- Paperback: 400 pages
- Publisher: W. W. Norton & Company; 1 edition (July 13, 2015)
- Language: English
- ISBN-10: 0393351084
- ISBN-13: 978-0393351088
- Product Dimensions: 5.5 x 1.1 x 8.3 inches
- Shipping Weight: 12.6 ounces (View shipping rates and policies)
- Average Customer Review: 72 customer reviews
- Amazon Best Sellers Rank: #102,487 in Books (See Top 100 in Books)
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Building a Better Teacher: How Teaching Works (and How to Teach It to Everyone) 1st Edition
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“Couldn't be better timed…exhilarating.”
- Sara Mosle, The Atlantic
“Moments of educational theater enliven and illuminate the history.”
- Kate Tuttle, Boston Globe
“Both a history of the research on effective teaching as well as a consideration of how that research might best be implemented. What emerges is the gaping chasm between what the best teachers do and how we go about evaluating what they’ve done.”
- Sebastian Stockman, New York Times Book Review
“Green has spent years looking at what makes a great teacher―and whether the teachers we remember most fondly were born great or simply learned key skills.”
- Greg Toppo, USA Today
“[S]hould be part of every new teacher's education.”
- Michael S. Roth, The Washington Post
“Elizabeth Green draws upon years of interviews and research as an education writer and CEO of Chalkbeat to make the case for why teaching is a craft and that it can be taught to anyone. Her excellent book should be read for a detailed account of the history of teacher education, an international context, and an entertaining narrative.”
- Jonathan Wai, Psychology Today
“We romanticize teachers, and we vilify them, but we don't do much to help. This beautifully written, defiantly hopeful book points the way to a better future for American teachers and the children they teach.”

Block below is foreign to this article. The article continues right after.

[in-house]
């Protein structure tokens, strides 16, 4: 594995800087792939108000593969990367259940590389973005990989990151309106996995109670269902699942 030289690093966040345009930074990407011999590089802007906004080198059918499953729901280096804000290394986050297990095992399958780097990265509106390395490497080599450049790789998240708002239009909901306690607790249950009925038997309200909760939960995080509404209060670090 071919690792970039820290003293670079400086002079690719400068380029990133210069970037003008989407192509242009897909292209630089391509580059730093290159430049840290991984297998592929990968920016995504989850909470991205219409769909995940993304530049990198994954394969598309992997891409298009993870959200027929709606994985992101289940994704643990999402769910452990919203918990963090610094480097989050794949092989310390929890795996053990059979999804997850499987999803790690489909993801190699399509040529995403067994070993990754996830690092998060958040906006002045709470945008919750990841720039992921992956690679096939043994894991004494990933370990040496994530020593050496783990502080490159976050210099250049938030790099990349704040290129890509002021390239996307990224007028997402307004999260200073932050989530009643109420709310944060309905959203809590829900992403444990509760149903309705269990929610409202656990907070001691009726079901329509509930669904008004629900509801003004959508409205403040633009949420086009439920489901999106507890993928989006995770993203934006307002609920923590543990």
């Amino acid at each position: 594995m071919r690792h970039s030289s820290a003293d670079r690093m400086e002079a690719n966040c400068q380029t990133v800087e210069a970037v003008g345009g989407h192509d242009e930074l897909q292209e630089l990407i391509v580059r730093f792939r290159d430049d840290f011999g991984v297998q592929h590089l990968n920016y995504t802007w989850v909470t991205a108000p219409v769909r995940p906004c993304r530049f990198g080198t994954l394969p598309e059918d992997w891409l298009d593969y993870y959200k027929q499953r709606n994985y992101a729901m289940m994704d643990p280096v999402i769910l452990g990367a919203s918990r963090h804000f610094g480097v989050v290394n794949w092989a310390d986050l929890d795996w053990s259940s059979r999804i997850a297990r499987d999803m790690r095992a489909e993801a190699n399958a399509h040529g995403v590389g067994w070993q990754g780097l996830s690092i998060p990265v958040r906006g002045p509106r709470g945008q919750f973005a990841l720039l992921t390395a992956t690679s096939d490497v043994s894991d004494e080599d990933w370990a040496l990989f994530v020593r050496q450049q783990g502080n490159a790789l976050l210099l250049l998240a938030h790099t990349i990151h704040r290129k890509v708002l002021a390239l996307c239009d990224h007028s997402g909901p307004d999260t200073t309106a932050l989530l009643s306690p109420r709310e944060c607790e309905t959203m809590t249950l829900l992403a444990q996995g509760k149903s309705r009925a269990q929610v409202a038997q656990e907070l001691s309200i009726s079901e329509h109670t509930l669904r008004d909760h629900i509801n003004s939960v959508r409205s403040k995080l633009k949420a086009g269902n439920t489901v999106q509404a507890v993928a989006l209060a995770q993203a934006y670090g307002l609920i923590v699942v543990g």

- Paul Tough, best-selling author of How Children Succeed
“Elizabeth Green reveals, in cinematic detail, what makes great teaching such a dazzling intellectual challenge―and why it has taken us so unforgivably long to care. A must-read book for every American teacher and taxpayer.”
- Amanda Ripley, author of The Smartest Kids in the World
About the Author
Elizabeth Green is cofounder, CEO, and editor in chief of Chalkbeat, a nonprofit education news organization. A former Spencer Fellow at the Columbia School of Journalism, she has written for New York Times Magazine and other publications.
Top customer reviews
It didn't meet my expectations, but that's my own fault. I didn't realize how much research and investigation into teaching I have read over the past few years. Building A+ Better Teacher is a summary of metadata from many different sources about what works and what doesn't.
If you're new to education, or you've just begun reading the research, this book is a concise way to catch up on what has been happening in the education field. If you are up-to-date on your professional reading, this book will be an extra reinforcement of what you already know.
The author, Elizabeth Green covers a good deal of educational history, and focuses a few specific teachers who have made groundbreaking changes, such as Doug Lemov. It's a valuable book, but again, it's a review of the metadata from educational practices and research.
Green's book is largely about the complexity of pedagogy, and the hard work and skills that can only be developed through coaching and serious study of how children learn. My major concern with the book is that she focuses almost exclusively on the work of two teacher educators: Magdeleine Lampert and Deborah Ball, along with some of the work of the best charter school operators. Lampert and Ball are in fact, worthy of showcasing. Their work as teachers, their published work on the art and science of good teaching, and their efforts to transform teacher education in universities (including a deserved shout-out to Judith Lanier for her pioneering efforts in the field) are well deserving of Green's effort to introduce them to the general public and the public debate on how best to improve instruction in American schools. I wish Green had looked for more examples of the good work that is being done in public schools in poor communities here and there in the US.
Green acknowledges that only a small minority of charter schools consistently out-perform their public school counterparts in improving the academic performance of low income students. A larger minority of charter schools are lower than the average public school in their student performance data. All this is to say that there are some high-performing public schools in poor communities, and these schools must have significant numbers of competent, well -performing teachers. I wish Green had tried to tell some of their stories also.